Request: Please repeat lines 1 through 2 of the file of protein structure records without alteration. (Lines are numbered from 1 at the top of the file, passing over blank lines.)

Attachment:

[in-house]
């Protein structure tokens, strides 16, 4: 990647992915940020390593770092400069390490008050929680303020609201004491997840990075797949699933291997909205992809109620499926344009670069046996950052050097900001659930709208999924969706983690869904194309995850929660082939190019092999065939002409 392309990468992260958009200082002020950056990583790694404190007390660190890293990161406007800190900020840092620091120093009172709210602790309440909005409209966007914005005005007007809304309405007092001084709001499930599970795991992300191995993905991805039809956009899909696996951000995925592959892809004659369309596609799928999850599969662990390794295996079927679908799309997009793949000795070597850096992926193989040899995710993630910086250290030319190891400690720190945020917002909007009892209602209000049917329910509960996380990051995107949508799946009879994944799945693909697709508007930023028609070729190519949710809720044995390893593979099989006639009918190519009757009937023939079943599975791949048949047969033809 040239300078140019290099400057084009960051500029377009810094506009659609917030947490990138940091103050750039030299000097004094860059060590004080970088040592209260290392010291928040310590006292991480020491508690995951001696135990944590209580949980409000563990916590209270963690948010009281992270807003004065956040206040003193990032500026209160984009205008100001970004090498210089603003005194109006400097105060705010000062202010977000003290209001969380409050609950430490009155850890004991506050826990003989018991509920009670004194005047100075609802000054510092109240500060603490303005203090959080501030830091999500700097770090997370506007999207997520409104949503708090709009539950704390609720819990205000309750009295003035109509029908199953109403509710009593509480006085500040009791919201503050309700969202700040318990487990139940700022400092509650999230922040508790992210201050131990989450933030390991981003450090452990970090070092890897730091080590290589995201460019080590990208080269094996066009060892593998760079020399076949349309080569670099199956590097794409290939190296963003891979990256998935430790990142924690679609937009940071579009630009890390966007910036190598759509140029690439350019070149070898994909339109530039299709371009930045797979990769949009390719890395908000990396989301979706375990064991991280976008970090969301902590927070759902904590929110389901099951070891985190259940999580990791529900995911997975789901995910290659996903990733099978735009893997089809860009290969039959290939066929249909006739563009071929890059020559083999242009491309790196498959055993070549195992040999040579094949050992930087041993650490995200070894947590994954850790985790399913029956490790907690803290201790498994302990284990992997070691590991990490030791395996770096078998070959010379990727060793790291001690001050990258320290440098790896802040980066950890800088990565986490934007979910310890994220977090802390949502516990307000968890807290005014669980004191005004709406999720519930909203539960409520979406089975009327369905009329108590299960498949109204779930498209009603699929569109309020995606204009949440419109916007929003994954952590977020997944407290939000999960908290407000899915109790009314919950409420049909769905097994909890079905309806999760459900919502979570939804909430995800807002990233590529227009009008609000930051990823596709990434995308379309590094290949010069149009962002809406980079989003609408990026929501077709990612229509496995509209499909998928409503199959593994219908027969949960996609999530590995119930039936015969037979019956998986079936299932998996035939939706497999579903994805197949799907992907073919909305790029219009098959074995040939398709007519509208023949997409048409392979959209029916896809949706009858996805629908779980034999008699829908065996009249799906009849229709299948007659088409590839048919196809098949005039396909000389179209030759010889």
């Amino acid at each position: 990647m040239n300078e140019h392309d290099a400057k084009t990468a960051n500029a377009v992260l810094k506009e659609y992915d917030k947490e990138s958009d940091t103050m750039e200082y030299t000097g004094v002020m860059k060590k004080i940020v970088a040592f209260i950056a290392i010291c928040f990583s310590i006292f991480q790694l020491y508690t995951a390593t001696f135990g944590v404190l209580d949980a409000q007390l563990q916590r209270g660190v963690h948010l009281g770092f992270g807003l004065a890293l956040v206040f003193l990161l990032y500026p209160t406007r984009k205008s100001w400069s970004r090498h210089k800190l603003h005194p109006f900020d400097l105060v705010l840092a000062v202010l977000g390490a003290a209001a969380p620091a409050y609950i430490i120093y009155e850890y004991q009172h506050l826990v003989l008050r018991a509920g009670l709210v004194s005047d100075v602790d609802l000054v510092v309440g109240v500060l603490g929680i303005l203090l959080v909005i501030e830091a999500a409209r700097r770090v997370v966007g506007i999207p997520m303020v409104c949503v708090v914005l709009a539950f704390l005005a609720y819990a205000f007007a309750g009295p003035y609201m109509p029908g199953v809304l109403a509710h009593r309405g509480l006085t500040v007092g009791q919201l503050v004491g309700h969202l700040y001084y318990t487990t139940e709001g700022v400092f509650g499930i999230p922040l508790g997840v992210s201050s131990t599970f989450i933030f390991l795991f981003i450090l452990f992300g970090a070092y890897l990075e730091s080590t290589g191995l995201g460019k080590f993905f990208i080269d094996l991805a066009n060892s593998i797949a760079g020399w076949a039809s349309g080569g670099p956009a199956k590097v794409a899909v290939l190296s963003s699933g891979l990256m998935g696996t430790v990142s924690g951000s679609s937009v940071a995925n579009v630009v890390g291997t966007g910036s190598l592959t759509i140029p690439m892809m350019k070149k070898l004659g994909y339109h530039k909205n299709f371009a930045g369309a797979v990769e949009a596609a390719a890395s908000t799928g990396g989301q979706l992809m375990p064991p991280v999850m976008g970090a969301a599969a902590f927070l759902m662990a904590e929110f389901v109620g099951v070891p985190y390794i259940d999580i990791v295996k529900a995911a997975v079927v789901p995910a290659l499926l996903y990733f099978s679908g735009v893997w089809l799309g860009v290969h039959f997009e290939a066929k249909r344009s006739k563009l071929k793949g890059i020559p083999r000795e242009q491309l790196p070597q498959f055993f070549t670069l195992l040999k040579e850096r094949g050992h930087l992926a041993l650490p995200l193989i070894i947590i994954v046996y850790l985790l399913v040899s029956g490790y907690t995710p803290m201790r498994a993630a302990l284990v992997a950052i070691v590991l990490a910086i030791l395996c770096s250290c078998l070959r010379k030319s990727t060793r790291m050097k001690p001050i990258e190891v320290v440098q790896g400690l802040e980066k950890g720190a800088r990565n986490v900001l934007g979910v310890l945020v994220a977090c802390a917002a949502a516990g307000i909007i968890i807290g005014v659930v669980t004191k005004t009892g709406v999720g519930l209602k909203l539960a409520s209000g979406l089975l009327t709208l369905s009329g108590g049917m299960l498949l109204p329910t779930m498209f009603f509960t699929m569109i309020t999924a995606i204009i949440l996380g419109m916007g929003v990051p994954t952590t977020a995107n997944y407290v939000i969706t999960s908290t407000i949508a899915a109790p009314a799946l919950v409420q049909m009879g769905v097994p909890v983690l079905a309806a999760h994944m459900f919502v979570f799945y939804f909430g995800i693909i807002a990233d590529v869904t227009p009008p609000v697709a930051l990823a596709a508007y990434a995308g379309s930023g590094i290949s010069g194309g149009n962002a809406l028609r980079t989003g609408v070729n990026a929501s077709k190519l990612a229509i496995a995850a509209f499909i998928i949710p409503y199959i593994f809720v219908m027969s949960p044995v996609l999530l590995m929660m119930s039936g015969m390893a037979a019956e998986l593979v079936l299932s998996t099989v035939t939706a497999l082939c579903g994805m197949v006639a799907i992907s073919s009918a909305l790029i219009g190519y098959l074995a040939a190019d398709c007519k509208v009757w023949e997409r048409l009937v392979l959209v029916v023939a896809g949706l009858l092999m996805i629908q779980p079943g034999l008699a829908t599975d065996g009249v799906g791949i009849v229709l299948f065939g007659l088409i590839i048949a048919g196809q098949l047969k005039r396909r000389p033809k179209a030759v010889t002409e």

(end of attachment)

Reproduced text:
[in-house]
């Protein structure tokens, strides 16, 4: 990647992915940020390593770092400069390490008050929680303020609201004491997840990075797949699933291997909205992809109620499926344009670069046996950052050097900001659930709208999924969706983690869904194309995850929660082939190019092999065939002409 392309990468992260958009200082002020950056990583790694404190007390660190890293990161406007800190900020840092620091120093009172709210602790309440909005409209966007914005005005007007809304309405007092001084709001499930599970795991992300191995993905991805039809956009899909696996951000995925592959892809004659369309596609799928999850599969662990390794295996079927679908799309997009793949000795070597850096992926193989040899995710993630910086250290030319190891400690720190945020917002909007009892209602209000049917329910509960996380990051995107949508799946009879994944799945693909697709508007930023028609070729190519949710809720044995390893593979099989006639009918190519009757009937023939079943599975791949048949047969033809 040239300078140019290099400057084009960051500029377009810094506009659609917030947490990138940091103050750039030299000097004094860059060590004080970088040592209260290392010291928040310590006292991480020491508690995951001696135990944590209580949980409000563990916590209270963690948010009281992270807003004065956040206040003193990032500026209160984009205008100001970004090498210089603003005194109006400097105060705010000062202010977000003290209001969380409050609950430490009155850890004991506050826990003989018991509920009670004194005047100075609802000054510092109240500060603490303005203090959080501030830091999500700097770090997370506007999207997520409104949503708090709009539950704390609720819990205000309750009295003035109509029908199953109403509710009593509480006085500040009791919201503050309700969202700040318990487990139940700022400092509650999230922040508790992210201050131990989450933030390991981003450090452990970090070092890897730091080590290589995201460019080590990208080269094996066009060892593998760079020399076949349309080569670099199956590097794409290939190296963003891979990256998935430790990142924690679609937009940071579009630009890390966007910036190598759509140029690439350019070149070898994909339109530039299709371009930045797979990769949009390719890395908000990396989301979706375990064991991280976008970090969301902590927070759902904590929110389901099951070891985190259940999580990791529900995911997975789901995910290659996903990733099978735009893997089809860009290969039959290939066929249909006739563009071929890059020559083999242009491309790196498959055993070549195992040999040579094949050992930087041993650490995200070894947590994954850790985790399913029956490790907690803290201790498994302990284990992997070691590991990490030791395996770096078998070959010379990727060793790291001690001050990258320290440098790896802040980066950890800088990565986490934007979910310890994220977090802390949502516990307000968890807290005014669980004191005004709406999720519930909203539960409520979406089975009327369905009329108590299960498949109204779930498209009603699929569109309020995606204009949440419109916007929003994954952590977020997944407290939000999960908290407000899915109790009314919950409420049909769905097994909890079905309806999760459900919502979570939804909430995800807002990233590529227009009008609000930051990823596709990434995308379309590094290949010069149009962002809406980079989003609408990026929501077709990612229509496995509209499909998928409503199959593994219908027969949960996609999530590995119930039936015969037979019956998986079936299932998996035939939706497999579903994805197949799907992907073919909305790029219009098959074995040939398709007519509208023949997409048409392979959209029916896809949706009858996805629908779980034999008699829908065996009249799906009849229709299948007659088409590839048919196809098949005039396909000389179209030759010889």